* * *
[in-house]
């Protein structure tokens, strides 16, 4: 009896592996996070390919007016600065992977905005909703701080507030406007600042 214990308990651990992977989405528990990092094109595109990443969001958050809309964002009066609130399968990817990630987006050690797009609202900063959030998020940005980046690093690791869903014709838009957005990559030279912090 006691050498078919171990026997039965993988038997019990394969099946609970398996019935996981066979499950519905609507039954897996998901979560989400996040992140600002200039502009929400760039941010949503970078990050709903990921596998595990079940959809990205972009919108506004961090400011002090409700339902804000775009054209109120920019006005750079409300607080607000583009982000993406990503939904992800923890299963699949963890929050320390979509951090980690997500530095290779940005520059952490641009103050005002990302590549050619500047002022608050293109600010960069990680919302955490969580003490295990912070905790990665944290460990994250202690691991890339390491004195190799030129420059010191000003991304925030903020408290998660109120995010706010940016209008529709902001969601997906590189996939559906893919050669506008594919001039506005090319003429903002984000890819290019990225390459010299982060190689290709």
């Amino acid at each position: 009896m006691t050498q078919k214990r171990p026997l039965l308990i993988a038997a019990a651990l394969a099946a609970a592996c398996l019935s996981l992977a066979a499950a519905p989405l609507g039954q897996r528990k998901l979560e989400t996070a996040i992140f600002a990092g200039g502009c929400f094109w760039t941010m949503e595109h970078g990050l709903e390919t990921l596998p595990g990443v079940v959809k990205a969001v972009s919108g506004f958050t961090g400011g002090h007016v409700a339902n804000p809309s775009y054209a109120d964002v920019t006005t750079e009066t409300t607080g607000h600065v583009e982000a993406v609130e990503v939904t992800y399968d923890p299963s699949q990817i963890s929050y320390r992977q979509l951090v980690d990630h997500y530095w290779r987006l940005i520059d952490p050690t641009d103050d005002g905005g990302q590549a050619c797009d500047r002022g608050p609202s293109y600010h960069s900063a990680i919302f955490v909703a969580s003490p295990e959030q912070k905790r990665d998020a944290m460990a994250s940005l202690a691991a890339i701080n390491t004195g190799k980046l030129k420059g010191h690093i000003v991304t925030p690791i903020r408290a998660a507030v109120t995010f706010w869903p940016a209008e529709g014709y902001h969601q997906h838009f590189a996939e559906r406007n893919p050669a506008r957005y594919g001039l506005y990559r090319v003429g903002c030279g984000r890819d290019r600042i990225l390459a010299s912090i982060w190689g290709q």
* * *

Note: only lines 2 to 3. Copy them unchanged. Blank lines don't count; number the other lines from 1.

């Protein structure tokens, strides 16, 4: 009896592996996070390919007016600065992977905005909703701080507030406007600042 214990308990651990992977989405528990990092094109595109990443969001958050809309964002009066609130399968990817990630987006050690797009609202900063959030998020940005980046690093690791869903014709838009957005990559030279912090 006691050498078919171990026997039965993988038997019990394969099946609970398996019935996981066979499950519905609507039954897996998901979560989400996040992140600002200039502009929400760039941010949503970078990050709903990921596998595990079940959809990205972009919108506004961090400011002090409700339902804000775009054209109120920019006005750079409300607080607000583009982000993406990503939904992800923890299963699949963890929050320390979509951090980690997500530095290779940005520059952490641009103050005002990302590549050619500047002022608050293109600010960069990680919302955490969580003490295990912070905790990665944290460990994250202690691991890339390491004195190799030129420059010191000003991304925030903020408290998660109120995010706010940016209008529709902001969601997906590189996939559906893919050669506008594919001039506005090319003429903002984000890819290019990225390459010299982060190689290709």
């Amino acid at each position: 009896m006691t050498q078919k214990r171990p026997l039965l308990i993988a038997a019990a651990l394969a099946a609970a592996c398996l019935s996981l992977a066979a499950a519905p989405l609507g039954q897996r528990k998901l979560e989400t996070a996040i992140f600002a990092g200039g502009c929400f094109w760039t941010m949503e595109h970078g990050l709903e390919t990921l596998p595990g990443v079940v959809k990205a969001v972009s919108g506004f958050t961090g400011g002090h007016v409700a339902n804000p809309s775009y054209a109120d964002v920019t006005t750079e009066t409300t607080g607000h600065v583009e982000a993406v609130e990503v939904t992800y399968d923890p299963s699949q990817i963890s929050y320390r992977q979509l951090v980690d990630h997500y530095w290779r987006l940005i520059d952490p050690t641009d103050d005002g905005g990302q590549a050619c797009d500047r002022g608050p609202s293109y600010h960069s900063a990680i919302f955490v909703a969580s003490p295990e959030q912070k905790r990665d998020a944290m460990a994250s940005l202690a691991a890339i701080n390491t004195g190799k980046l030129k420059g010191h690093i000003v991304t925030p690791i903020r408290a998660a507030v109120t995010f706010w869903p940016a209008e529709g014709y902001h969601q997906h838009f590189a996939e559906r406007n893919p050669a506008r957005y594919g001039l506005y990559r090319v003429g903002c030279g984000r890819d290019r600042i990225l390459a010299s912090i982060w190689g290709q």